C. Game, But Will Get Better
St. Louis Blues
They may have been swept by Vancouver, but they weren't supposed to make the playoffs anyway. Unlike the first three teams I listed, the Blues weren't outclassed and were in every game. They need to upgrade the talent, and there will be changes—but with the right ones, they will have future playoff success.
The gap between them and Pittsburgh closed a bit, but they are still a "middle-of-the-pack" playoff team. If they get more talent in the right positions, this team will be ready to go deeper in the playoffs and challenge for the Stanley Cup.
New York Rangers
They were better than I expected against a more talented team. Unlike Montreal, which showed no improvement after firing their coach, the Rangers revived and nearly pulled an upset.
They need more top talent, especially at forward to progress. A good draft and some astute free-agent signings will help them to go deeper in the playoffs.
D. Not Far Away
New Jersey Devils
They lost their playoff round in one of the most bitter ways in NHL history. But this team is not far away from challenging for the Stanley Cup.
The problem is that they have lost too much talent from their championship days. They need one to three top stars to put them over the top. Since Martin Brodeur is getting older, adding these top players is essential to take the pressure off him as he ages.
III. Second-Round Predictions
The pressure is off Boston, who had to win a playoff round in order to escape the fate of San Jose and Calgary. They have progressed, and aren't too far away from challenging for the Stanley Cup.
But this is the end of the line. Like Anaheim, Carolina has won it before and knows what it takes to win the big one. Cam Ward knows what it takes to win and has already met the major challenge of Martin Brodeur.
At one time Carolina looked like it would not make the playoffs, but since then has been the hottest team in the NHL, beating teams in pressure situations that had more talent than they had.
I don't care that Boston has won all four regular-season games this season, this is not the same Carolina team they faced before. The Hurricanes will win four games to two.
Washington escaped from the last round thanks to superior talent—and the unexpected blessing of having Jose Theodore play so poorly in the first game that he was replaced by Simeon Varlamov, who provided big-league playoff goaltending.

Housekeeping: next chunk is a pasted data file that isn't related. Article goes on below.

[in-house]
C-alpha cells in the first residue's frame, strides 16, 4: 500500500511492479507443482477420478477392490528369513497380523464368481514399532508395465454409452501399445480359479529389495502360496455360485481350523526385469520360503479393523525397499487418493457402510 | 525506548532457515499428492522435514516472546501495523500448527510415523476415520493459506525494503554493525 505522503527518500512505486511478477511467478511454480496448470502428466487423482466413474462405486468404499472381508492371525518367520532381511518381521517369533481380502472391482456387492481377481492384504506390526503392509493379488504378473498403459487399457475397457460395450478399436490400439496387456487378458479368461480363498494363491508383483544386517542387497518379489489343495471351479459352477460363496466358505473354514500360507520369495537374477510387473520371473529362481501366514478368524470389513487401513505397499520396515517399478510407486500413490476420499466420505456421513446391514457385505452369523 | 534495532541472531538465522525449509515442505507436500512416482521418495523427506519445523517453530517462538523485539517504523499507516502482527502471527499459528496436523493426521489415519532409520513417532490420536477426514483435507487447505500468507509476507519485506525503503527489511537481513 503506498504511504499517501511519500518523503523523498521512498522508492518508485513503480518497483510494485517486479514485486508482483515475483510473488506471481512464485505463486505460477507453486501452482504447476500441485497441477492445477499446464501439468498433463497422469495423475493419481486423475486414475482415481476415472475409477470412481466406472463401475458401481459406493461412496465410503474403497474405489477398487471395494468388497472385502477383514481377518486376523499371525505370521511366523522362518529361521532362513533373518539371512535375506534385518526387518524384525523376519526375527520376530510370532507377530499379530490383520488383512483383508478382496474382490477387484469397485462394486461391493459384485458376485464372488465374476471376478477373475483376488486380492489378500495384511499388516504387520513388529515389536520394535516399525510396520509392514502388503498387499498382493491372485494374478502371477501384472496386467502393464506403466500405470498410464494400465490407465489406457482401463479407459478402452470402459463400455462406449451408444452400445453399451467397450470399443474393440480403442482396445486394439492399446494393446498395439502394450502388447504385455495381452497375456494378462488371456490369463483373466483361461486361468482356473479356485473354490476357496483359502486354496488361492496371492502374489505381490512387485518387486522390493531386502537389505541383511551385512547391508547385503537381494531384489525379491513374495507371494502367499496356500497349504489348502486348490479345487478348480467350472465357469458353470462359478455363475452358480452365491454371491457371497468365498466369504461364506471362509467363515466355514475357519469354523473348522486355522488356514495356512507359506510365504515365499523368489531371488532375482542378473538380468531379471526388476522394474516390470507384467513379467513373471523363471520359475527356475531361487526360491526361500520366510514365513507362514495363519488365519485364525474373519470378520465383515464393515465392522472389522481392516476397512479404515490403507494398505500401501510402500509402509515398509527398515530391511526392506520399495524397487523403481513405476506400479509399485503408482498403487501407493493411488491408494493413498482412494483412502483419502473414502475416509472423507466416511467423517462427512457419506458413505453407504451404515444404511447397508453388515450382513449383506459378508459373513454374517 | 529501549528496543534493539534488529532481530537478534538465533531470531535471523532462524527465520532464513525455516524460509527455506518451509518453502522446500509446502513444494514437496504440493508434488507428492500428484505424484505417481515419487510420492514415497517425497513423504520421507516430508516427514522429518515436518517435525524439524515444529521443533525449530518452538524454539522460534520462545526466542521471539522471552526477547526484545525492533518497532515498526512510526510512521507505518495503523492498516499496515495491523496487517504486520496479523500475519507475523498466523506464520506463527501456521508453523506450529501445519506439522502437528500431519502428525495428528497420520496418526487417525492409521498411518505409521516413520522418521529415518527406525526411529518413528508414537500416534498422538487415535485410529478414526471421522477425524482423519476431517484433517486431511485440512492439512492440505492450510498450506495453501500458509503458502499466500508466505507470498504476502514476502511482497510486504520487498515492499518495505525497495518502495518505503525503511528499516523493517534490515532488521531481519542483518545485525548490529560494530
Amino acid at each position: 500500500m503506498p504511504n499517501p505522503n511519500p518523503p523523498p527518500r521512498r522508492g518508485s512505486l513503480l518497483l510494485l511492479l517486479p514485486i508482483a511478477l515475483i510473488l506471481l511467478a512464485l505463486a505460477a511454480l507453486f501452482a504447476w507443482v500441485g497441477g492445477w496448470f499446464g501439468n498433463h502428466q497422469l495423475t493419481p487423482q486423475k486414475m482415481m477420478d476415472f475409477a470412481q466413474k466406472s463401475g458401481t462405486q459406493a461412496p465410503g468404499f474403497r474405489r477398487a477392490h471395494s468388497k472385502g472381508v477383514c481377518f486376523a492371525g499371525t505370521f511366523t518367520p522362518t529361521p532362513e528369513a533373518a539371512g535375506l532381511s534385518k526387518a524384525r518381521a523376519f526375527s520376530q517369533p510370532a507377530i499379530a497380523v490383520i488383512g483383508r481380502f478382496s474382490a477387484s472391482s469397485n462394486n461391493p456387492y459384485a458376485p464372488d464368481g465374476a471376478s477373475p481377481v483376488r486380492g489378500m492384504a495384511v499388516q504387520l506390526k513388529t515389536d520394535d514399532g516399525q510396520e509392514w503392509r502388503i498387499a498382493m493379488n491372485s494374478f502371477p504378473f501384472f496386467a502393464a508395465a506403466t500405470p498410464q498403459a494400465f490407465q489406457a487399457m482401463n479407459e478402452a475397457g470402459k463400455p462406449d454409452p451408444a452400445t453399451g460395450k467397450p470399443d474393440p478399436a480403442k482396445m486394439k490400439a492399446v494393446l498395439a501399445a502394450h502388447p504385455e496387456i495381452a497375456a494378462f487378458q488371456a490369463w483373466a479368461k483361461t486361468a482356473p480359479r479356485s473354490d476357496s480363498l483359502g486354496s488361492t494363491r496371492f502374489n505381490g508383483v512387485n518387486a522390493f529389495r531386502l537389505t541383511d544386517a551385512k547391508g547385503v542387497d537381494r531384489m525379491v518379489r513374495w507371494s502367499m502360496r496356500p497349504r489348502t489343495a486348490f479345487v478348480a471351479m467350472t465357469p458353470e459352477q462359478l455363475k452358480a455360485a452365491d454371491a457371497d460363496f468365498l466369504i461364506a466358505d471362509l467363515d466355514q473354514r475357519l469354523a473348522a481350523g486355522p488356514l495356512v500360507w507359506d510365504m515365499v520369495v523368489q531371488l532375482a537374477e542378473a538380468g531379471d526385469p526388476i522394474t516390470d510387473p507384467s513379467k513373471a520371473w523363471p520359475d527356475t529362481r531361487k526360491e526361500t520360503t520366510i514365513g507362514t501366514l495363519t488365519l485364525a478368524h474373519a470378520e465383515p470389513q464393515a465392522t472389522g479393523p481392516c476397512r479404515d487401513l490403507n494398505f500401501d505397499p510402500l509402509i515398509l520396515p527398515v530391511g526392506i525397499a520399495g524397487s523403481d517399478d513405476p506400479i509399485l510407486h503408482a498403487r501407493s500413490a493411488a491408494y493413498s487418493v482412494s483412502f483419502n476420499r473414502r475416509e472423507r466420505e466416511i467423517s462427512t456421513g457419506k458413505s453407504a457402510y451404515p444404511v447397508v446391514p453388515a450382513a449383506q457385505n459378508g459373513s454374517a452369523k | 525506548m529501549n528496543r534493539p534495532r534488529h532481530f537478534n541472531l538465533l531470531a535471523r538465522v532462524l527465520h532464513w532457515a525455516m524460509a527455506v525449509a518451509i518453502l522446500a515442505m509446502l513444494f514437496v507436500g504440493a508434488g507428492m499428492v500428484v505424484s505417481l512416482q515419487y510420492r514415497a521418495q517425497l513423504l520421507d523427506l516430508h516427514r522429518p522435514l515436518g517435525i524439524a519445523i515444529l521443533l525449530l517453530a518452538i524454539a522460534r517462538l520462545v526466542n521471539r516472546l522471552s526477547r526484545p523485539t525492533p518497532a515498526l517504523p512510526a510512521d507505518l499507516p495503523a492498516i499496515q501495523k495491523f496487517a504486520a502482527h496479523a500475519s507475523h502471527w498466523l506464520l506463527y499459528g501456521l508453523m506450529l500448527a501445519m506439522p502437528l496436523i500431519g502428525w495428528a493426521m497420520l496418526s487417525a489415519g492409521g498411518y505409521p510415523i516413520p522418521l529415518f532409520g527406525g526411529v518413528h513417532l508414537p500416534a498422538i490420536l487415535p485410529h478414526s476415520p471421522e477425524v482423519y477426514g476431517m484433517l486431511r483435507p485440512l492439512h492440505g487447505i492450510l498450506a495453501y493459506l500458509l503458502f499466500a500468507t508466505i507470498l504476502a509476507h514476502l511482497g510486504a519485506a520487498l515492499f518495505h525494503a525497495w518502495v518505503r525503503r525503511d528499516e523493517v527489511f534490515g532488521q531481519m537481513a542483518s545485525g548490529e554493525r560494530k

A position that was supposed to be a weakness turned into a strength and a Washington goaltender actually won the final game for the team after they were being outplayed in the first 30 minutes.
This series could go either way, and common sense tells me to take Pittsburgh—especially because Washington plays like San Jose at times. But now that they are getting good goaltending, I'm going to take Washington. Ovechkin won't want to be outplayed by Crosby and Malkin in a direct confrontation, and somehow Washington will win four games to three.
I like how Vancouver went for the jugular and put away St. Louis, a team that played very well, despite its untried, low-talent roster, and could have been a real problem if allowed to hang around.
I was also impressed by the way the untried, young Blackhawks beat Calgary, refusing to quit even when they were behind in the score. They also got great goaltending from Nikolai Khabibulin, one of the few goaltenders like Cam Ward who has won the big one and knows what it takes to do it again.
Roberto Luongo wants to join him in that status. Vancouver is a much better team defensively and played at a higher level during the stretch run, while Chicago alternated between good and bad. Chicago has a better offense, but Vancouver has a better defense and has home ice.
It would not be an upset if Chicago won, but Vancouver will win a tough series four games to three.
The Red Wings weren't tested by Columbus, and are still the team to beat in the NHL. They will have a tougher time against Anaheim, a team that, like themselves, has won the big one and showed in the first round that they are a force to be reckoned with—especially if they hit the way they did against the San Jose Sharks.
The Ducks' goaltending and defense are as good as Detroit's, but the Red Wings have more top forwards than Anaheim who won't disappear like Joe and Patrick. Anaheim can win this series, but Detroit will do it four games to two.
Playoff prediction record: 7-1